“The ‘Authoritarian Personality’ challenges liberal assumptions by showing that the potential for fascism lies not at the periphery but at the heart of modern experience. Fascism is something deeper than a political form: it correlates to psychological patterns of domination and submission. It tends to conventionalism, rigidity and stereotypical thinking; it insists on a stark contrast between in-group and out-group and jealously patrols the boundaries between them. Fascism is the political manifestation of a pre-political disposition. The authoritarian personality does not always turn fascist; its politics may remain dormant, only to emerge under certain social conditions. This thesis offers an important corrective to those who prefer to see fascism as discontinuous with liberal-democratic political culture: fascism is not mysterious, and it is not something otherworldly or rare; it is the modern symptom of a psychopathology that is astonishingly widespread and threatens modern society from within”.

Adorno’s argument that Mussolini is the “symptom of a psychopathology that is astonishingly widespread and threatens modern society” and his view that fascism is “deeper than a political form (and) correlates with psychological patterns” corresponded unexpectedly to my argument that there is a psychological manifold embracing the Rajapaksa ethos and the masses and a behavioural bond that manifests itself in voting and I noted subconscious patterns of the same genre between these two and also a subliminal element. I was unaware of Adrono’s writings on this topic when I drafted these essays, so I was surprised by the similarity despite Mussolini’s consolidation of power (the infamous March on Rome was Oct 1922) and today’s polity in Lanka being separated by a century. I cannot say I am pleased by the notional parallelism because the message itself is so scary.

The hard part comes next. It is to think through the differences between the Mussolini story and unfolding events here. I see three points of divergence: (a) Power sharing in Lanka is more complicated and contested, (b) the different role of influence-bearers on whom the main actors (Mahinda, Gota and Basil) lean, and (c) a different international milieu. Excellent though the relationship between the Rajapaksa siblings is, nevertheless the three are not one person – not the Holy Trinity nor Brahma, Vishnu and Siva. Though Gota has improved his image he still does not stand as tall as Mahinda in Parliament and in the mass mind; his personality cannot replicate that charisma. It may not matter much now because the sibling bond is strong though it did come under pressure when Parliament and public showed distaste for 20A. The opposition (JVP, SJB, Tamil and UNP) onslaught on, and after 20A is enacted, will shake the regime and put sibling relationships under stress. Will the MR-GR joint-Bonapartism stand, or will an alternative Gota-Kamal Gunaratne (I use the name for military Brass and the Viyathmaga cronies together) authoritarianism prevail? The odds now seem evenly split (what a lousy pun). It was not like that with Il Duce’s; his authority in party (Partito Nazionale Fascista), military, state and Church was unquestioned.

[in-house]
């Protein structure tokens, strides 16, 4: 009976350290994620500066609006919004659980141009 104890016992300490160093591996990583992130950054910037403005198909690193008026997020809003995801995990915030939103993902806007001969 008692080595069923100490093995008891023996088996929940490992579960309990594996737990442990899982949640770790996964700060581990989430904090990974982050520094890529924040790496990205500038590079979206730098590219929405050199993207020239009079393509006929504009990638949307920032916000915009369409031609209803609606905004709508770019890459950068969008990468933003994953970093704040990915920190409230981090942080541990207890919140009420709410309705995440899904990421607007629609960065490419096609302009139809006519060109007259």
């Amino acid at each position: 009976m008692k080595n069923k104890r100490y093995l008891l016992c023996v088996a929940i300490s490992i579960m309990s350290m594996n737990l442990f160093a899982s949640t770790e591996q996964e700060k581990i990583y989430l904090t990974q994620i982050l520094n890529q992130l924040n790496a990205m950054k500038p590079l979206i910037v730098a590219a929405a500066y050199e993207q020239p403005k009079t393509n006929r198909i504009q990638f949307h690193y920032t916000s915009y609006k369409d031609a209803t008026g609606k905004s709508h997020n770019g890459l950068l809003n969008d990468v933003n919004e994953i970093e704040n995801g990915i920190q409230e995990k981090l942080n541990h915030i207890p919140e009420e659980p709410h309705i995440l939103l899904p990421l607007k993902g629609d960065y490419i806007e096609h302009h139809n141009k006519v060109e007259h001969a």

Where Gota’s hand will be immeasurably strengthened is if for health or other reasons Mahinda steps aside. This is where (a) above merges into (b). The regime intends to fix the constitution via 20A so that in Mahinda’s absence Basil will be first choice for Prime Minister. Basil has neither charisma nor mass appeal but he is said to be clever. Gota will then have a smart second lieutenant at his call without needing to share the spotlight. A Siva-Vishnu alliance having eased out Brahma! But there is much chance and probability in these thoughts so it is not gainful to speculate further.

What about Muslims and Tamils on one side and Wimals, Gamanpilas, Vasudevas and Sarath Weerasekaras on the other? Il Duce’s had no noteworthy ethnic problems; and tensions between the rich North and the poor South did not become complex. Mussolini did crush the communists and the socialists; many were killed or imprisoned. King Victor Emmanuel III was a puppet in fascist hands. Overall, I am on safe ground in saying that fate has dealt a weaker hand to the Rajapaksas than the banquet that inter-war European calamity laid for the consolidation of Italian fascism. Italy not Nazi Germany, Franco’s Spain or any other, is the exemplar of Classical Fascism.